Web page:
Why Do Retail Drug Markets Survive? Understanding the Sources and Consequences of Unobserved Price Variability in Cocaine and Heroin Markets

Peter H. Reuter, University of Maryland at College Park
Jonathan Caulkins, Carnegie Mellon University

Price dispersion is a characteristic of many markets. It is particularly high in markets, such as those for "lemons", where information concerning quality is very costly to acquire. On the premise that extreme examples are instructive, we consider here the markets for illegal cocaine and heroin. In these markets, the state is actively engaged in suppressing the flow of information by, for example, making it risky for a seller to advertise. A characteristic of these markets that helps the government in this respect is that, as in the classic lemon's model, the buyer cannot observe the true quality of the good at the time of purchase. Unlike the classic lemon's model, sellers also usually have only a highly imperfect knowledge of quality, since sellers are not manufacturers but themselves purchase drugs of unknown purity from higher level dealers.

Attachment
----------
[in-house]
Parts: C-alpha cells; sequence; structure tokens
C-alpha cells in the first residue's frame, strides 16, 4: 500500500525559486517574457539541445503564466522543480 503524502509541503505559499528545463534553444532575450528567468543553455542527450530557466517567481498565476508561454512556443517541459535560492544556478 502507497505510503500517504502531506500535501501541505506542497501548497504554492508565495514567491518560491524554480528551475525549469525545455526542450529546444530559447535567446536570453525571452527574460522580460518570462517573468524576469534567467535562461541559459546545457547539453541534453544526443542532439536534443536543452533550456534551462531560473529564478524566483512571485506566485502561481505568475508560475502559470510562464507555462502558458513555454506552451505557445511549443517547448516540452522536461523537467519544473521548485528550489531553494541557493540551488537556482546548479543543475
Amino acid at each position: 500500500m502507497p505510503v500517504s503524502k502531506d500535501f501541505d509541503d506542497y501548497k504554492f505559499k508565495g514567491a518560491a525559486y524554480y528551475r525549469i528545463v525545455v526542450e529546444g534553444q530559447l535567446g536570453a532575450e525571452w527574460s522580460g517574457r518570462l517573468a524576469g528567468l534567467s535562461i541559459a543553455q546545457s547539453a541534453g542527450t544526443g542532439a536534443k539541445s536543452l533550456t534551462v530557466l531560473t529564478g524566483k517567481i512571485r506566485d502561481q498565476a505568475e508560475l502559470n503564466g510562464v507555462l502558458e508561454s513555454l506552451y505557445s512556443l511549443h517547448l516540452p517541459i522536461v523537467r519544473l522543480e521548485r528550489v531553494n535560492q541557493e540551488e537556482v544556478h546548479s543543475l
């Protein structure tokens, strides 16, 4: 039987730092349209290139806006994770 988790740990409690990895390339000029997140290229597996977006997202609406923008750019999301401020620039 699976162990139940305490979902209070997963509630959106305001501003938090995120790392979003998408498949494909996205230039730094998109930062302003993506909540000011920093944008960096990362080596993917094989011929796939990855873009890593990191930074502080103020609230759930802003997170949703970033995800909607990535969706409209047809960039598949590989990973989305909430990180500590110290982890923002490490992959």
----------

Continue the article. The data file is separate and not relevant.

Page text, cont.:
Using data on purchases over a 14-year period, we find that these markets are characterized by extremely high price and quality (purity) dispersion, apparently higher than that observed in any legal markets. Indeed the dispersion is so high as to raise a question as to how the market sustains itself in light of opportunities and incentives for defrauding of customers and the impediments to information dissemination. The dispersion of prices is very high across time, place and purchase quantity. However price dispersion falls in a narrower and more consistent range than does purity dispersion. We offer some hypotheses about why the markets function in settings which seem to invite the kind of persistent fraud that would lead to their demise and suggest what this adds to the literature on solutions to the lemons problem.

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Updated 05/20/2006